Sports were discussed several times during the conference, especially because in less than two years Brazil will host the World Cup. To fight corruption in sports in Brazil, the  National Secretary for Football, Luis Antonio Paulino, announced that an Agency for Combating Corruption for Sport will be created.

The objective of this project is not only to stop corruption during the World Cup, but to set an example for the following tournaments. We will see how it goes.

 

(Andrea Arzaba, November 2012)

Garzón, the last exile from spanish dictatorship

When newspapers in your host country only mention Spain to talk about its crisis, its evictions, cuts and corruption of its politicians, seeing an audience of 140 nationalities cheering Baltasar Garzon was like a reconciliation with my country.

The judge answered questions raised by the public, received books, had his picture taken and answered dozens of reporters- even while having a broken voice due to a virus. In Spain, however, he cannot practice his profession and although for a large segment of society he is a hero, the rest think of him as a villain.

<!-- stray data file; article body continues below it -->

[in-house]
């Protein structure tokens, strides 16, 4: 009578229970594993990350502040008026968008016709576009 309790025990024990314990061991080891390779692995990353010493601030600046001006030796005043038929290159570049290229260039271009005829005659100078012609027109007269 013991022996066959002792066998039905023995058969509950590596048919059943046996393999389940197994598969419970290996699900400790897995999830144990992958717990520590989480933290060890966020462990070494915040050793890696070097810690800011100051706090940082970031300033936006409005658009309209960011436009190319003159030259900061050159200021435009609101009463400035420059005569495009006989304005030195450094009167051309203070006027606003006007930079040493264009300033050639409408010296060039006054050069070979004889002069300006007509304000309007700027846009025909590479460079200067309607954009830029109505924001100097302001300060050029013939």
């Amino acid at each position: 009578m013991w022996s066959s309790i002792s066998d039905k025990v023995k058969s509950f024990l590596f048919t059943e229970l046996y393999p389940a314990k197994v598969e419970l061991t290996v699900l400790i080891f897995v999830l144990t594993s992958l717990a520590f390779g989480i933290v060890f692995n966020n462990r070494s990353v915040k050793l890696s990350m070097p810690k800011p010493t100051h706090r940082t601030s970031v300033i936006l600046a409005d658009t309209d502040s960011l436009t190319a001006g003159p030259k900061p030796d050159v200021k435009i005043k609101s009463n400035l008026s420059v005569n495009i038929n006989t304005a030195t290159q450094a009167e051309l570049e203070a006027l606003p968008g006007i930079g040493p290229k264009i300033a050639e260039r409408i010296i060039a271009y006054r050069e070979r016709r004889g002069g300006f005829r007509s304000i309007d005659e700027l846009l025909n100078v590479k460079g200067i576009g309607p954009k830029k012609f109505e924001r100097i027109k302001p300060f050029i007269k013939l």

His order to wiretap leaders of the largest network of corruption linked to a political party ended his career. Garzón does not fear saying that the dismissal process was “arbitrary, unfair” and “irregular” and said he will take Spain to the European Court of Human Rights after the Constitutional Court rejected his appeal for protection.

Baltasar Garzón